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y separately published work icon Hell to Heaven single work   novel   fantasy  
Is part of Journey to Wudang Kylie Chan , 2010 series - author novel (number 2 in series)
Issue Details: First known date: 2010... 2010 Hell to Heaven
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AbstractHistoryArchive Description

'Emma teeters on the edge of becoming fully demon, and must make a journey to the Kunlun Mountains in the West, home of the the reclusive goddess Nu Wa, in an attempt to regain her humanity.
Travelling with Emma is Xuan Wu's daughter, Simone, who is struggling with her growing powers and trying to defend herself from the demons who want to destroy her.
And Michael is trying to come to terms with the shock of finding out he might be half demon...and a danger to them all.' (Publisher's blurb)

Notes

  • Epigraph:

    The Turtle raises its head above the water
    and watches the glittering coloured lights
    beneath the blazing stars of the Northern
    Heavens, wondering why it is there.

    The Serpent chokes on the polluted water,
    drifting to the bottom amid the mud and
    oil, listening to the many engines moving
    overhead.

    They cry. There is no answer.

Publication Details of Only Known VersionEarliest 2 Known Versions of

    • Pymble, Turramurra - Pymble - St Ives area, Sydney Northern Suburbs, Sydney, New South Wales,: Voyager , 2010 .
      image of person or book cover 7914752349251108411.jpg
      This image has been sourced from online.
      Extent: 560p.
      Note/s:
      • Includes:
        • Glossary pp. 541-558
        • Cultural Notes pp. 558-559
        • Further reading: pp. 559-560
      • Cover design by Darren Holt. 
      ISBN: 9780732286873
  • Appears in:
    y separately published work icon Journey to Wudang : Trilogy Kylie Chan , Sydney : Voyager , 2013 6780284 2013 selected work novel fantasy Sydney : Voyager , 2013

Other Formats

  • Also large print.

Works about this Work

The Publishing Ecosystems of Contemporary Australian Genre Fiction Beth Driscoll , Lisa Fletcher , Kim Wilkins , David Carter , 2018 single work
— Appears in: Creative Industries Journal , vol. 11 no. 2 2018; (p. 203-221)

'The cultural and commercial operations of the publishing industry have been dramatically reshaped by digital technologies, yet little is known about how these effects are differentiated across sectors of the industry. This article analyses data about the production of Australian-authored fantasy, romance and crime fiction titles to explore the specific publishing ecosystems of different genres and the roles played by multinational, small press and self-publishing in each. First, we show that there has been across-the-board growth in each genre and for each type of publisher. Second, we argue that multinational publishing activity in these genres has been characterized by broad stability, punctuated by experimentation with genre-specific imprints for romance and fantasy titles. Third, we find that small presses make diverse contributions to genre ecosystems, able to both activate prestige and experiment with formats. Finally, we note the immense growth in self-publishing, particularly in romance, and argue that self-publishing now operates in tandem with traditional publishing to create hybridized publishing ecosystems - with greater potential to transform the traditional publishing model than e-books.' (Publication abstract)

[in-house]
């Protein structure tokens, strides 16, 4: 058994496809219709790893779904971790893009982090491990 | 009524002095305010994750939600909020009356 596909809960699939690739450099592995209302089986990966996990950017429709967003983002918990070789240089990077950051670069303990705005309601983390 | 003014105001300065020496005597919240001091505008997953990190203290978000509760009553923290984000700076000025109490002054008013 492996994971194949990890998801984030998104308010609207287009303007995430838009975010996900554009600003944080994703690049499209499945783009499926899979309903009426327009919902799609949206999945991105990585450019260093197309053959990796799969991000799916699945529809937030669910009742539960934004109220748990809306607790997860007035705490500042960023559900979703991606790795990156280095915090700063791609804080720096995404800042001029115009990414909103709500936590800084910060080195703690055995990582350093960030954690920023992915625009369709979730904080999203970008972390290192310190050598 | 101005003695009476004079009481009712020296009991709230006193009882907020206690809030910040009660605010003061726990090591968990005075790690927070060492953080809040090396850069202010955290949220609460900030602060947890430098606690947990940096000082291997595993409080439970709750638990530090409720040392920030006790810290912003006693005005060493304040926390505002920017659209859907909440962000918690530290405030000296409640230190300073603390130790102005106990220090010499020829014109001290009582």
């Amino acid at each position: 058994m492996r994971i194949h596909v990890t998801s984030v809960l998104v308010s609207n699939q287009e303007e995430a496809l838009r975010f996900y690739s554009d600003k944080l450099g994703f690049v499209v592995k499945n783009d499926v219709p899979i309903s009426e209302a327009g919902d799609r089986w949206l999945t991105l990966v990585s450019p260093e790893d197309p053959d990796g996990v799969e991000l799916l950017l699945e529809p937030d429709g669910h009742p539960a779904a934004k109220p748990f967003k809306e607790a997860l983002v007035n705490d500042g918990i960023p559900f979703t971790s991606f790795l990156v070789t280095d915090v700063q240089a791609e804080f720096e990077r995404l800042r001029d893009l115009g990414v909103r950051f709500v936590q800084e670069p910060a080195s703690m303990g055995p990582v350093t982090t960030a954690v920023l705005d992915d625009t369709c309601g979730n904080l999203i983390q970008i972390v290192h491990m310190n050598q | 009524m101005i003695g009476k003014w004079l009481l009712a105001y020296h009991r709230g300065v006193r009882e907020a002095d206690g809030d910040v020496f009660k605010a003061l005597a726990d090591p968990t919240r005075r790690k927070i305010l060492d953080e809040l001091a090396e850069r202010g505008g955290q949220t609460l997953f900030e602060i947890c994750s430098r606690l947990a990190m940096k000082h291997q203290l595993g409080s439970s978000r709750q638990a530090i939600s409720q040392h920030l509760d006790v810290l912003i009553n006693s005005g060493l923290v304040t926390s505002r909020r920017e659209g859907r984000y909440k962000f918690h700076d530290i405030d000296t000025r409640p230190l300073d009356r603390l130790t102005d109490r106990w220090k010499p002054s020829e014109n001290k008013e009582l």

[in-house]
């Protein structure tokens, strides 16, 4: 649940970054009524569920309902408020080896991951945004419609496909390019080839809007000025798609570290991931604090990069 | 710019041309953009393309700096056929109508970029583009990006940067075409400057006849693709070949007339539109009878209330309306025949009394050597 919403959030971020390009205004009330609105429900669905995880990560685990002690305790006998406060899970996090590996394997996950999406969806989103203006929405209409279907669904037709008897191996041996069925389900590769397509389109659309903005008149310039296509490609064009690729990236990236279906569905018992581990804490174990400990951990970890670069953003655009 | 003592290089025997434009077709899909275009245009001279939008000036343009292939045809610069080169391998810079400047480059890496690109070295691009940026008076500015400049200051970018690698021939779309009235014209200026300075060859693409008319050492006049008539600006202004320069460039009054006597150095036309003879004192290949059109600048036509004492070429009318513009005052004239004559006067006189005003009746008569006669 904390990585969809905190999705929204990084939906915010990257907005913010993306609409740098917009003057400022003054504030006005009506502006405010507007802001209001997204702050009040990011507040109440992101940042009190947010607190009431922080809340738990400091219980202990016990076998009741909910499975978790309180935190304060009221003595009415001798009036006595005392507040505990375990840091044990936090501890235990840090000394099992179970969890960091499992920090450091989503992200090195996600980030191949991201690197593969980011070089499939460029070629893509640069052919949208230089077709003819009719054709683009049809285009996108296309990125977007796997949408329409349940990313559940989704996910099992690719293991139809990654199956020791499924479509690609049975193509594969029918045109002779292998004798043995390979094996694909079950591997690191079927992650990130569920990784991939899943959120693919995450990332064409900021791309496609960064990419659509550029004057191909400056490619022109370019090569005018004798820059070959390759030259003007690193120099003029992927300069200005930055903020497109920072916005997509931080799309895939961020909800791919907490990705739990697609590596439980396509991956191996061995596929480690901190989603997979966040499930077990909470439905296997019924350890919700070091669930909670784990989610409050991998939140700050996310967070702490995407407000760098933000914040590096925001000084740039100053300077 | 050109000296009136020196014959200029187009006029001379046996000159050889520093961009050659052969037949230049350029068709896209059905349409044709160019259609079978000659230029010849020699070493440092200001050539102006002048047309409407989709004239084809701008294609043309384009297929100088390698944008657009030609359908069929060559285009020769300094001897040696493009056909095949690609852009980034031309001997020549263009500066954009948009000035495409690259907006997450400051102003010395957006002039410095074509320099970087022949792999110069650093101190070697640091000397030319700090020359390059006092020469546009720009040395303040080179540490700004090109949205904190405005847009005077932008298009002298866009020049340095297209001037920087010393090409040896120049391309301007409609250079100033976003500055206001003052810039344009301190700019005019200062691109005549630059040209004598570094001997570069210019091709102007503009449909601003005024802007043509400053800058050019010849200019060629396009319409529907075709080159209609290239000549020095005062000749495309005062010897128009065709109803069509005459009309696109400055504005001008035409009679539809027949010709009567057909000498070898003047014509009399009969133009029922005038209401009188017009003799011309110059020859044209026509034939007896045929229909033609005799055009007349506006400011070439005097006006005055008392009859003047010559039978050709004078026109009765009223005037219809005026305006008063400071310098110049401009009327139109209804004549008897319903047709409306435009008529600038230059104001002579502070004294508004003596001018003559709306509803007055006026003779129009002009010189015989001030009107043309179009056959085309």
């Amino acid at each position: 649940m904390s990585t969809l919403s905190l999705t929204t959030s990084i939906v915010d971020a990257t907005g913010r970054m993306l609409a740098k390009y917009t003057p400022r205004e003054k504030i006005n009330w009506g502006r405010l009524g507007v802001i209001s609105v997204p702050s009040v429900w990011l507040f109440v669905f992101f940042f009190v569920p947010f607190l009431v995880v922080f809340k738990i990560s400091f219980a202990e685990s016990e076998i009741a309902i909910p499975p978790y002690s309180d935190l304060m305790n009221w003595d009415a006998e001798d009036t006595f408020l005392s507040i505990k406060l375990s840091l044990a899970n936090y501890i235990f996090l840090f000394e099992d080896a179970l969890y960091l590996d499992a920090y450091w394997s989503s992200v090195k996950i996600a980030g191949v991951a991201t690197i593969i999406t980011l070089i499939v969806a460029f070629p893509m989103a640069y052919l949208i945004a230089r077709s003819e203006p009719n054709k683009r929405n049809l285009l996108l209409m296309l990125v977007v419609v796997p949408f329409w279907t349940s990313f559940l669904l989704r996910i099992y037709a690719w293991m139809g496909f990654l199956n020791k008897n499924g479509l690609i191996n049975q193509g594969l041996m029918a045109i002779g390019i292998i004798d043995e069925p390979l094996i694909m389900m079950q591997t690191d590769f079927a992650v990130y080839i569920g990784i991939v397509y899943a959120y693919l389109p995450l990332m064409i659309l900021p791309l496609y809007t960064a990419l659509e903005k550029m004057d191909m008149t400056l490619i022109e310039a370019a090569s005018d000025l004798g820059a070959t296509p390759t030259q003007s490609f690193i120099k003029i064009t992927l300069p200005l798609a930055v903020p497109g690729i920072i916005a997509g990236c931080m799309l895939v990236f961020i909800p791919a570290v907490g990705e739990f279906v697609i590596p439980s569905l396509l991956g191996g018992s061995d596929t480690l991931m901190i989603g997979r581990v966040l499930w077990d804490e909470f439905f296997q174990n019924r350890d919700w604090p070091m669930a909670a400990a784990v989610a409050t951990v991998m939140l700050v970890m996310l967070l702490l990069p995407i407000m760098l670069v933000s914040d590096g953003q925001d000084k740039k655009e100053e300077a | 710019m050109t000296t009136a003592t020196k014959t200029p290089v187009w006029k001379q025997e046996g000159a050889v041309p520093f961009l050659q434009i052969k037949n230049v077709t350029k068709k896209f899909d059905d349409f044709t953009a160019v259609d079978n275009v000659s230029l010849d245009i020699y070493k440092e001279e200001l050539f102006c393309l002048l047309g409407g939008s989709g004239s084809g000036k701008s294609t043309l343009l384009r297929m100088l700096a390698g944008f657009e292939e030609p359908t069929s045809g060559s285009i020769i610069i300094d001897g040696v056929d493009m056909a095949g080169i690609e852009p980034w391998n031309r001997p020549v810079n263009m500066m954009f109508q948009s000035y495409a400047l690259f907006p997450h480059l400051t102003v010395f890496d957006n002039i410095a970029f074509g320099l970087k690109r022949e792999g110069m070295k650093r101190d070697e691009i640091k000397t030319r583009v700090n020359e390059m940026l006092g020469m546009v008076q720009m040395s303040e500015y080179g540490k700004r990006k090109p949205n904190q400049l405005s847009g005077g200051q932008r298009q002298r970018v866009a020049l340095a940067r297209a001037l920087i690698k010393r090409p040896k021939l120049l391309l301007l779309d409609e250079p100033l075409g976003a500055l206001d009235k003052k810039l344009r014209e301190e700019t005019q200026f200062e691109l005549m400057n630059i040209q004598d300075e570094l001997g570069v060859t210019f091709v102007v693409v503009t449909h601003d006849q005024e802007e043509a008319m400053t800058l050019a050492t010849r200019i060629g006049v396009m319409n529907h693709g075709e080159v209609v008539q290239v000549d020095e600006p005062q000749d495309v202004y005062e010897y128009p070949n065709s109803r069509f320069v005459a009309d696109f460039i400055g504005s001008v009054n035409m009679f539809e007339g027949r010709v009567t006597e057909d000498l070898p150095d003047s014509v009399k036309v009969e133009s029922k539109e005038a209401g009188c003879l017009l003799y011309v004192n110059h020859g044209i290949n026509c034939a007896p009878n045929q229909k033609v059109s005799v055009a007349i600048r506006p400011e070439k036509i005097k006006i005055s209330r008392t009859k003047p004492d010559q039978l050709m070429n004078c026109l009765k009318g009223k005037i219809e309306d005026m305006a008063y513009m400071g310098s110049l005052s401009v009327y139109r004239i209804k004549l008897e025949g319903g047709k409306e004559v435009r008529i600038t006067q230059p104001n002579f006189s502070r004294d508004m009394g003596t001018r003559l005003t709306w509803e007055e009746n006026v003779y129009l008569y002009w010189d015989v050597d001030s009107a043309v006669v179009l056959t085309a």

The Publishing Ecosystems of Contemporary Australian Genre Fiction Beth Driscoll , Lisa Fletcher , Kim Wilkins , David Carter , 2018 single work
— Appears in: Creative Industries Journal , vol. 11 no. 2 2018; (p. 203-221)

'The cultural and commercial operations of the publishing industry have been dramatically reshaped by digital technologies, yet little is known about how these effects are differentiated across sectors of the industry. This article analyses data about the production of Australian-authored fantasy, romance and crime fiction titles to explore the specific publishing ecosystems of different genres and the roles played by multinational, small press and self-publishing in each. First, we show that there has been across-the-board growth in each genre and for each type of publisher. Second, we argue that multinational publishing activity in these genres has been characterized by broad stability, punctuated by experimentation with genre-specific imprints for romance and fantasy titles. Third, we find that small presses make diverse contributions to genre ecosystems, able to both activate prestige and experiment with formats. Finally, we note the immense growth in self-publishing, particularly in romance, and argue that self-publishing now operates in tandem with traditional publishing to create hybridized publishing ecosystems - with greater potential to transform the traditional publishing model than e-books.' (Publication abstract)

Last amended 22 Jan 2020 15:48:19
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